There’s some empirical data to back up the observation. A study in the 1980s looked at relative levels of U.S. TV news coverage for natural disasters in different parts othe world. Western European disasters garnered 9.2 TV minutes per 1,000 deaths, Latin America just 1.02, and Asia just .76. As the authors put it, "using our data, the deaths of 1 Italian would equal those of 3 Romanians, 9 Latin Americans, 11 Middle Easterners, and 12 Asians."
Proximitiy — geographical or cultural — is a big part of the story here, but not all of it. As Michael Cohen writes, Americans have also become quite adept at ignoring the humdrum, everyday violence in our midst:
The same day of the marathon bombing in Boston, 11 Americans were murdered by guns. […]At the same time that investigators were in the midst of a high-profile manhunt for the marathon bombers that ended on Friday evening, 38 more Americans – with little fanfare – died from gun violence. One was a 22-year old resident of Boston. They are a tiny percentage of the 3,531 Americans killed by guns in the past four months – a total that surpasses the number of Americans who died on 9/11 and is one fewer than the number of US soldiers who lost their lives in combat operations in Iraq.
Racial bias undoubtedly plays some role in determining which tragedies the media prioritizes — see, the "Missing White Woman Syndrome" — though in the case of the Boston bombing, there was national and international attention before we knew the ethnicities of the victims or perpetrators.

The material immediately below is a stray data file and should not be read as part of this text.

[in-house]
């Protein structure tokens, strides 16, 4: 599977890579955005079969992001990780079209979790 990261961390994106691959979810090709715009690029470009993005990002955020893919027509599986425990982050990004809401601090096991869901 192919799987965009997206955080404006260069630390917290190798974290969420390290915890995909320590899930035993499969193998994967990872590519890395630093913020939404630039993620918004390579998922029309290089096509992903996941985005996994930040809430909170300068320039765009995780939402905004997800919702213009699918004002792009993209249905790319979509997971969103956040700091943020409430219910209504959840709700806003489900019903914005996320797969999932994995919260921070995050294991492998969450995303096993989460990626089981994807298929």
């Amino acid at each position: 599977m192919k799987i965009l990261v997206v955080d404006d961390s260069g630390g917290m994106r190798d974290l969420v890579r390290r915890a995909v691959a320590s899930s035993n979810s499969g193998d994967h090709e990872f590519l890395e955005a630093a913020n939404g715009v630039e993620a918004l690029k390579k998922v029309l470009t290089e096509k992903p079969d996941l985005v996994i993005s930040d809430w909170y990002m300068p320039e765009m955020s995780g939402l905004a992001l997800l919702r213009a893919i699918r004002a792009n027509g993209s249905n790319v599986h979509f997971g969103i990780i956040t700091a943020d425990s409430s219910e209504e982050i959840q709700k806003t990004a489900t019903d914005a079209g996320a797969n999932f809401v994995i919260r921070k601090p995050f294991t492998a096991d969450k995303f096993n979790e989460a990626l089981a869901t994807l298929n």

As is often the case with questions of media bias, the answer may have less to do with ideology than novelty. We focus more on a bombing in Boston than massacres in Iraq and Syria — or run-of-the-mill shootings in Roxbury and Dorchester — for the same reason we focus more on the dozens of people killed each year in airplane crashes than the tens of thousands killed in car crashes: it’s far more unexpected.
Writing for Guernica, Dawn columnist Rafia Zakaria discusses how this plays into the disparity between terrorist attacks in the United States and in South Asia:
Death is always unexpected in America and death by a terrorist attack more so than in any other place. It is this greater poignancy of attacks in America that begs the question of whether the world’s allocations of sympathy are determined not by the magnitude of a tragedy—the numbers dead and injured—but by the contrast between a society’s normal and the cruel aftermath of a terrorist event. It is in America that the difference between the two is the greatest; the American normal is one of a near-perfect security that is unimaginable in many places, especially in countries at war.
"Near-perfect security" hardly describes the daily lives of people in parts of many American cities. But based on past experience, Americans have a reasonable expectation that a marathon in a major U.S. city will not turn into a site of carnage. When that expectation is shattered, we’re understandably shocked and desperate for answers about why it happened.
It’s not reasonable to expect people to care equally about every tragedy in the world at all times. And the fact that we tend to empathize more with victims we can more easily relate to in situations we might have found ourselves in, seems not so much callous as simply human. But hopefully events like Boston are a rem
inder that violence is always tragic, even if it happens on page A6.